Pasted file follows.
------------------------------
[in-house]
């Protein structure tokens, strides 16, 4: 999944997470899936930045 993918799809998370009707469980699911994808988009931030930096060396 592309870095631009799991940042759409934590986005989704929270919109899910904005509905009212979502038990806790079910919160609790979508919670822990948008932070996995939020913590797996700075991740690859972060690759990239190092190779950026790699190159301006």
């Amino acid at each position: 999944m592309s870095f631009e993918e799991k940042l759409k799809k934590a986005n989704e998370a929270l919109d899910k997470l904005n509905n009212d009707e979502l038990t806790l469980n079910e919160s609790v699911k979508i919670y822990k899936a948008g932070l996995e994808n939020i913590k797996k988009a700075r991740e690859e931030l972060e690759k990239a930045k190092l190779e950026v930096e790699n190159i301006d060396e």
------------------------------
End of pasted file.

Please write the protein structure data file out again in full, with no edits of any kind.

[in-house]
């Protein structure tokens, strides 16, 4: 999944997470899936930045 993918799809998370009707469980699911994808988009931030930096060396 592309870095631009799991940042759409934590986005989704929270919109899910904005509905009212979502038990806790079910919160609790979508919670822990948008932070996995939020913590797996700075991740690859972060690759990239190092190779950026790699190159301006």
């Amino acid at each position: 999944m592309s870095f631009e993918e799991k940042l759409k799809k934590a986005n989704e998370a929270l919109d899910k997470l904005n509905n009212d009707e979502l038990t806790l469980n079910e919160s609790v699911k979508i919670y822990k899936a948008g932070l996995e994808n939020i913590k797996k988009a700075r991740e690859e931030l972060e690759k990239a930045k190092l190779e950026v930096e790699n190159i301006d060396e």